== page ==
The largest stressor for 8th grade girls? You’ll be surprised!

I recently asked a group of 8th grade girls what was causing them the most stress in their lives, and I think you will be surprised by their answers. It wasn’t girl drama, getting along with their parents, or even their looming entry into high school. No, the real culprit was college!

You heard me right; college. Let me give you their exact quotes on what was stressing them out about college at such a young age.11254694_125480111150142_4580597602439575322_n

Bella: “I feel like I have to choose my whole life already; there’s this pressure to take HS classes based on your career path. So if you want to be an accountant you should take certain math classes. It’s like you have to base everything you do in HS on what college you want to go to and what you want to do with your life. I feel behind already and I haven’t even started! I’m going to look at some colleges over spring break.”

 Ali: “I feel stressed out from being told I should take mostly honors classes in 9th grade or I won’t be able to take better classes the rest of HS. My teachers are all telling me what to take all four years of HS and I haven’t even started! I have no idea what I want to do in college or life. I just want to focus on next semester, not my whole life!”

Jen: “I had to register last week for my classes for HS and I felt pressure to pick classes that are based on what the college I want to go to will require. I have no idea where I want to go or even if I want to go to college yet. I hate having to think that far ahead.”

 I’m with them; it’s ridiculous. These are not rich girls from private schools whining about Ivy League Universities. They’re middle class girls from public schools who are reflecting the mounting pressure placed on young people these days.

There is a cultural myth being perpetuated amongst youth that by the time you are a senior in high school and for sure by the time you are graduating college you should have your whole life planned out and your career path settled. Girls entering college feel behind if they haven’t committed to a major yet, and the pressure and angst builds every week that goes by.

I encourage girls to interview every adult they know and to read biographies of interesting people in order to glean each person’s life path, mistakes and failures and all. Young people believe that adults went from point A at age 18 directly to point Z where they are now in a straight, direct line, and that’s just not true for the vast majority of adults. People tend to zigzag their way to their calling, replete with ups and downs, self-doubt, missteps, twists and turns, as well as victories. It’s a process that can’t be predicted or forced.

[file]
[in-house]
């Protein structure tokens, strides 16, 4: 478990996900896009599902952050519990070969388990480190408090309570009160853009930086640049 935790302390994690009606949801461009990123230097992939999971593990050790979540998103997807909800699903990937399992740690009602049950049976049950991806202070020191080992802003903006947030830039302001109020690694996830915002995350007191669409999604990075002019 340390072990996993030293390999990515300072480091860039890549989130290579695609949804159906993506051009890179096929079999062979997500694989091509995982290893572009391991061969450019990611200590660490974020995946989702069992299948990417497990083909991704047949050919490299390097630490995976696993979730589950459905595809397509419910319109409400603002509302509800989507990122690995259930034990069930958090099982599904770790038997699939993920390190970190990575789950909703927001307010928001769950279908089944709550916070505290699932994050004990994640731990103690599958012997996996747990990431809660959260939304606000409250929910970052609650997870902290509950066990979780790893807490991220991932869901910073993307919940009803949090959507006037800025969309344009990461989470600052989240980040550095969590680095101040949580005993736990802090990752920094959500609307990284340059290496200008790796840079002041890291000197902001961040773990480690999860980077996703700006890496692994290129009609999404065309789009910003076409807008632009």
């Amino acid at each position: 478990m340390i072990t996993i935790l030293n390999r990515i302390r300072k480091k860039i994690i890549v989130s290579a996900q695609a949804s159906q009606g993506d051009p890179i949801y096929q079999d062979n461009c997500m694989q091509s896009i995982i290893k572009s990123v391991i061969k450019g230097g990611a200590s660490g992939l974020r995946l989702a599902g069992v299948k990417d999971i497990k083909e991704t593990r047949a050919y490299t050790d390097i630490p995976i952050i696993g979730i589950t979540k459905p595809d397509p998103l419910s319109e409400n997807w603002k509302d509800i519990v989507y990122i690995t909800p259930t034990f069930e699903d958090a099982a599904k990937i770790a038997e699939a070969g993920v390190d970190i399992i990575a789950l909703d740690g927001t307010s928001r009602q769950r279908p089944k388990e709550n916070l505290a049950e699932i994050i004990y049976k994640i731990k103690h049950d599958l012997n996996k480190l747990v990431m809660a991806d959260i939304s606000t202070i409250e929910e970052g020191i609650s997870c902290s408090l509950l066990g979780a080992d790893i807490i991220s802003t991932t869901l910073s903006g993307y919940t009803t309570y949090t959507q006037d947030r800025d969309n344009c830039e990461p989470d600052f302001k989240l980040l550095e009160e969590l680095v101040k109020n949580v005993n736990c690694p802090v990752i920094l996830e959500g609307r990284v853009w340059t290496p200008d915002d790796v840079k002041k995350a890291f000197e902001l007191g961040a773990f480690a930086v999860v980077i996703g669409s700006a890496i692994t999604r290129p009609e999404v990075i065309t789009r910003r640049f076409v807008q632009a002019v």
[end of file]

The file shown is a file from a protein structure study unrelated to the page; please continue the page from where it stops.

Middle school should be way richer than just high school prep, and high school should be far more than just college prep. Value social-emotional skill building, trying out new interests, developing street smarts and people skills, and for sure allow down time to daydream and reflect. I want girls like Bella, Ali, and Jen to enjoy the journey and not be so stressed out by such a far-off destination.

 

Comments

  1. John Strubberg says:

    Good one Tim.

  2. liz lewis says:

    amen! appreciate your comments!

  3. My 8th grade granddaughter said these very same things!

  4. “These are not private school kids Whining about Ivy League Universiyies, they’re middle class girls from public school” what do you mean by that? They are supposed to feel differently about college? Why?

    • Probably because the mantra of most private schools is ‘college prep’ so that is the main focus and most of those schools produce students that attend prestigious institutions of higher learning (and actually the guidance department is good at moving students in that direction – no community colleges!!). Although a large majority of students that attend public schools go on to college, school administration do not ‘advertise’ college prep. I don’t think the author meant anything by his comment, just was giving a clear descriptor of the population written about.

  5. Tony Loperfido says:

    Unbelievable. 75% of those who went to college and have a degree DONT work in the field in which they have that Degree. most of us who have girls or boys in 8 th grade are now in their 40’s. Who have realized how quick highschool and college was. And how for many of us don’t have the same views as we did back in highschool and college. And that Life is different for all. I’d like to see a something to bridge the gap between highschool and college. Almost like a prep school like 13 and 14 th grade. Where education can. Be continued but with out the cost and pressure of college.

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